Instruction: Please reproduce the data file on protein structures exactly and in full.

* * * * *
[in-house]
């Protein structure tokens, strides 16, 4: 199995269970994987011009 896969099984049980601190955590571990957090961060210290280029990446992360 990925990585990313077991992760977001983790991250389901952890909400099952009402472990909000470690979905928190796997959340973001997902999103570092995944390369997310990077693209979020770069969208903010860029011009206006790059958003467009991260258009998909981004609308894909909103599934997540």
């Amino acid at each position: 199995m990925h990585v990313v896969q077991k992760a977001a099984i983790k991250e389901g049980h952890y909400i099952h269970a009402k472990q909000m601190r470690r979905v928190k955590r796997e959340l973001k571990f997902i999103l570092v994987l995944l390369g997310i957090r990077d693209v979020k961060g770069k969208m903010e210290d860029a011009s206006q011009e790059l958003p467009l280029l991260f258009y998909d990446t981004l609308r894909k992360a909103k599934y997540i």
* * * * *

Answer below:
[in-house]
């Protein structure tokens, strides 16, 4: 199995269970994987011009 896969099984049980601190955590571990957090961060210290280029990446992360 990925990585990313077991992760977001983790991250389901952890909400099952009402472990909000470690979905928190796997959340973001997902999103570092995944390369997310990077693209979020770069969208903010860029011009206006790059958003467009991260258009998909981004609308894909909103599934997540």
């Amino acid at each position: 199995m990925h990585v990313v896969q077991k992760a977001a099984i983790k991250e389901g049980h952890y909400i099952h269970a009402k472990q909000m601190r470690r979905v928190k955590r796997e959340l973001k571990f997902i999103l570092v994987l995944l390369g997310i957090r990077d693209v979020k961060g770069k969208m903010e210290d860029a011009s206006q011009e790059l958003p467009l280029l991260f258009y998909d990446t981004l609308r894909k992360a909103k599934y997540i």